Was Jesus Religious?

Here is my most recent column in The Kenosha News.

Don’t talk about religion or politics.

People tend to have strong opinions about these matters, and they really don’t want to re-examine what they believe. Their minds are made up.

Today, I am ignoring that sage advice to write about something that is so important to me, and so much a part of my personal story, that I wrote a book about it. So, on a page usually dominated by political matters, I am forging ahead into the other “forbidden zone” with an excerpt from my new book, An Irreligious Faith.

Once you read what follows, you may hate or love me. Incidentally, I would rather be loved. However, I will risk an adverse reaction in order to be honest and true to myself, with the hope that these words will validate and encourage someone else who has experienced some similar twists and turns in life.

Incidentally, I was a pastor for over twenty years, and have been outside of church and Christian subculture for about seven years. After looking at this thing from both sides of the fence, I have concluded that people who support the institutional church, are not all simpletons, and those who avoid it are not all heretics. They are different people with different life experiences, at different places in their personal spiritual journey.

“Jesus was not only counterintuitive back in his day, even today there is still a gigantic contrast between his ways and the ways of the religion that goes by his name.

A Different Agenda

Contrasts between Jesus and religion …

  • We have sacred creeds, sacred places of worship, sacred objects, and sacred leaders or clergy. Jesus had none of it.
  • We are part of a subculture that insulates us from real life. Jesus talked about a different way of living real life.
  • We obsess over trying to be better Christians. Jesus redeemed and restored us so we could reach our unique, individual potential to represent him and do his work here and now.
  • We have Christian books, Christian music, Christian schools, and Christian t-shirts. Jesus didn’t figure on using his name to create a brand.
  • We focus on what happens when we die. Jesus taught us how to live.
  • We have codified what it means to follow him and we have constructed a systematic theology to try to explain (and tame) God. Jesus just said, “Follow me.”
  • We have a church hierarchy of professionals and programs to make us better Christians. Jesus lived with his followers.
  • We like to package things. So, we have a Sunday morning show with a carefully crafted sermon. Jesus taught standing in a boat and sitting on a hillside.
  • We like to tell church members how to vote and we become upset when things don’t go our way in politics. Jesus couldn’t have cared less about the government.

A Likely Agenda

Jesus probably would…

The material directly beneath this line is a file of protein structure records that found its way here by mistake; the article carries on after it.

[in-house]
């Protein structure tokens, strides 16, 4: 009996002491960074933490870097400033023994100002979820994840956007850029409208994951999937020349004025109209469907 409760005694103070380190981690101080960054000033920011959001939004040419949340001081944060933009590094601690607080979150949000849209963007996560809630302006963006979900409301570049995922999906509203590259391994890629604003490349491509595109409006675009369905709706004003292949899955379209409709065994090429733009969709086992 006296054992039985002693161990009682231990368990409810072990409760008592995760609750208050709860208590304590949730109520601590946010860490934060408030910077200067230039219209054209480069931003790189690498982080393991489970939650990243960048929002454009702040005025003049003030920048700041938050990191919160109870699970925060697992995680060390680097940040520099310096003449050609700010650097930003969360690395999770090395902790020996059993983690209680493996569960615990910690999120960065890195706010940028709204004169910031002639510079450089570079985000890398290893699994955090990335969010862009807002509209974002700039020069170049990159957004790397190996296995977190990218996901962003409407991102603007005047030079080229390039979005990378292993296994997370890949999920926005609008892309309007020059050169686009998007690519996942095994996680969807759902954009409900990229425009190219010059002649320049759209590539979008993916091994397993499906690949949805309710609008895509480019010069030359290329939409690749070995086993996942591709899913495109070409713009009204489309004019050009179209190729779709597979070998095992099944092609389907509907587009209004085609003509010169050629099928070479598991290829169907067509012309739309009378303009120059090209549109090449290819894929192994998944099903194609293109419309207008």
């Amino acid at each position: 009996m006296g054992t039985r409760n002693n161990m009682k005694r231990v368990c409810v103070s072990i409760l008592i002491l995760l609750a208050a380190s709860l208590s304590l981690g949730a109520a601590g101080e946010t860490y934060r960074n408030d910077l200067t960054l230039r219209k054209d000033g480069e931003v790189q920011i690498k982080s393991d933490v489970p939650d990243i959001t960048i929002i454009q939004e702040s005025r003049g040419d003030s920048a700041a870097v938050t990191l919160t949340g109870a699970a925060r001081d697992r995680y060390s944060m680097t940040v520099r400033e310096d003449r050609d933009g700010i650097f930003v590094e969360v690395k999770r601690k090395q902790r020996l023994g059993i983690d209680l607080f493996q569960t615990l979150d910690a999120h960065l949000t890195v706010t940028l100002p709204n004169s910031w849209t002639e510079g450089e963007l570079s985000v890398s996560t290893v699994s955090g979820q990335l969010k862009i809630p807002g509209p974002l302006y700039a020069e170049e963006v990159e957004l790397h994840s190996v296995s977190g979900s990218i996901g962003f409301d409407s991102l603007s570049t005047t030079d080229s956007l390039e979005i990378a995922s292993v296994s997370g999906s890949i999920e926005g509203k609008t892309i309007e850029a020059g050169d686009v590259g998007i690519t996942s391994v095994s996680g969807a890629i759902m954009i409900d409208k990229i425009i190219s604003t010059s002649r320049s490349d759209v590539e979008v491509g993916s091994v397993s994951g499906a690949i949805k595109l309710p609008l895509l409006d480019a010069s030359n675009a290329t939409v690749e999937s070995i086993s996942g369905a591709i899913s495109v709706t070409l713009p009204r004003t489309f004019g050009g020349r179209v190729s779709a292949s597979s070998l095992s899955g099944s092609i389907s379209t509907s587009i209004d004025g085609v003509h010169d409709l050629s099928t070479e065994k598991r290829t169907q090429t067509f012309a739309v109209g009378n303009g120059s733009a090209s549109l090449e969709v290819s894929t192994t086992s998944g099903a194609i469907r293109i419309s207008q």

• Hang out with gay people.
  • Reach out to those who have had an abortion.
  • Take a liberal to lunch (a conservative, too.) Maybe he would have lunch with both of them at the same time.
  • Rip into some church leaders.
  • Blow people’s minds with his teaching.
  • Have a “colorful” group of followers.
  • Love hurting and broken people.
  • Be strangely silent about politics, government, “the culture war”, and “family values.”
  • Be the only person to bring Democrats and Republicans together.

If I were to attempt to make a complete list of the contrasts between Jesus and the church, it would never end. It is absolutely bizarre when you think about it. No wonder the church is messed up. No wonder its credibility is shot to hell. No wonder it has fallen on hard times.” (77-79)

People have all different ways of following Jesus, but a lot of us are trying to find a stripped down, raw and real approach that makes more sense.

Following Jesus means doing the kinds of stuff he did, turning love into action.

Reminder to self: Watch, learn, reflect, mimic. Never let him out of my sight.

Jesus’ way isn’t complicated or convoluted. It’s raw and real; interwoven with life rather than separated from it. It’s not complex, but it is ultimately more challenging than anything religion or the church ever could dream up.

The awesome part is that his way is real. It is about life. It is life. His way makes a difference. His way gives meaning to our lives.” (81)

 

Photo by Jim Trottier, Kenosha News. Creative Commons.

About Glenn

Glenn Hager is a blogger, newspaper columnist, and author of two books, An Irreligious Faith and Free Range Faith.
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4 Comments

  1. “Once you read what follows, you may hate or love me. Incidentally, I would rather be loved.”

    Just thought I’d let you know how much I appreciated this one. Thanks! 🙂

  2. Thank you, no hating here either! These thoughts help me on my journey.

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